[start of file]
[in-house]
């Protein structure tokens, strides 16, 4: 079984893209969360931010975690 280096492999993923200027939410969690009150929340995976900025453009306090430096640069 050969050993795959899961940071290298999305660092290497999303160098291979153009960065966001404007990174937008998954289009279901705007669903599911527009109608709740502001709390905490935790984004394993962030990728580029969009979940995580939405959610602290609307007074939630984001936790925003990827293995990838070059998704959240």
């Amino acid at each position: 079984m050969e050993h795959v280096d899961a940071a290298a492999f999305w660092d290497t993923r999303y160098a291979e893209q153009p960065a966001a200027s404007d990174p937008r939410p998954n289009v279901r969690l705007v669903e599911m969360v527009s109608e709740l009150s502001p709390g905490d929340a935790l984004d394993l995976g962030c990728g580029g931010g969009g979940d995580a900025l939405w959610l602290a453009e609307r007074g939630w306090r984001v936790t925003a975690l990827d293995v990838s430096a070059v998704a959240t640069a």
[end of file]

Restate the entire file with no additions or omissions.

[in-house]
């Protein structure tokens, strides 16, 4: 079984893209969360931010975690 280096492999993923200027939410969690009150929340995976900025453009306090430096640069 050969050993795959899961940071290298999305660092290497999303160098291979153009960065966001404007990174937008998954289009279901705007669903599911527009109608709740502001709390905490935790984004394993962030990728580029969009979940995580939405959610602290609307007074939630984001936790925003990827293995990838070059998704959240």
């Amino acid at each position: 079984m050969e050993h795959v280096d899961a940071a290298a492999f999305w660092d290497t993923r999303y160098a291979e893209q153009p960065a966001a200027s404007d990174p937008r939410p998954n289009v279901r969690l705007v669903e599911m969360v527009s109608e709740l009150s502001p709390g905490d929340a935790l984004d394993l995976g962030c990728g580029g931010g969009g979940d995580a900025l939405w959610l602290a453009e609307r007074g939630w306090r984001v936790t925003a975690l990827d293995v990838s430096a070059v998704a959240t640069a």